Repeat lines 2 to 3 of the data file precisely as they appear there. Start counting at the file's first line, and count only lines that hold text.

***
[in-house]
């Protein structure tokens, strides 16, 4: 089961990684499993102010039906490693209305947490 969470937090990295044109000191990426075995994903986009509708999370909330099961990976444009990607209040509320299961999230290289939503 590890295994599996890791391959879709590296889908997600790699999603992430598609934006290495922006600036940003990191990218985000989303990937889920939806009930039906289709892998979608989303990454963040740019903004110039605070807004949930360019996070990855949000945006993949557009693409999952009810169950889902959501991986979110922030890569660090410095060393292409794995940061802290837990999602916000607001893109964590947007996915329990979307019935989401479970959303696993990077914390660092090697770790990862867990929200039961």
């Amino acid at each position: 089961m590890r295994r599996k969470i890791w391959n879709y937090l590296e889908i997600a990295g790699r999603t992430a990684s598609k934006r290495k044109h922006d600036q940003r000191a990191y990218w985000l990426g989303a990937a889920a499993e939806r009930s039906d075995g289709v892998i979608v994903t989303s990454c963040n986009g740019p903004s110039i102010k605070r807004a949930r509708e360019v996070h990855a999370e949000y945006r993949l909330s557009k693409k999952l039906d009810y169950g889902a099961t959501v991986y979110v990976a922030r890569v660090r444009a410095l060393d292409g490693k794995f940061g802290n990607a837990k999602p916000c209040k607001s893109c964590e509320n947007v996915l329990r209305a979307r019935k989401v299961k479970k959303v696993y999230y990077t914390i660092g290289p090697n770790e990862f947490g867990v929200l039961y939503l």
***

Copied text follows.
């Protein structure tokens, strides 16, 4: 089961990684499993102010039906490693209305947490 969470937090990295044109000191990426075995994903986009509708999370909330099961990976444009990607209040509320299961999230290289939503 590890295994599996890791391959879709590296889908997600790699999603992430598609934006290495922006600036940003990191990218985000989303990937889920939806009930039906289709892998979608989303990454963040740019903004110039605070807004949930360019996070990855949000945006993949557009693409999952009810169950889902959501991986979110922030890569660090410095060393292409794995940061802290837990999602916000607001893109964590947007996915329990979307019935989401479970959303696993990077914390660092090697770790990862867990929200039961």
């Amino acid at each position: 089961m590890r295994r599996k969470i890791w391959n879709y937090l590296e889908i997600a990295g790699r999603t992430a990684s598609k934006r290495k044109h922006d600036q940003r000191a990191y990218w985000l990426g989303a990937a889920a499993e939806r009930s039906d075995g289709v892998i979608v994903t989303s990454c963040n986009g740019p903004s110039i102010k605070r807004a949930r509708e360019v996070h990855a999370e949000y945006r993949l909330s557009k693409k999952l039906d009810y169950g889902a099961t959501v991986y979110v990976a922030r890569v660090r444009a410095l060393d292409g490693k794995f940061g802290n990607a837990k999602p916000c209040k607001s893109c964590e509320n947007v996915l329990r209305a979307r019935k989401v299961k479970k959303v696993y999230y990077t914390i660092g290289p090697n770790e990862f947490g867990v929200l039961y939503l």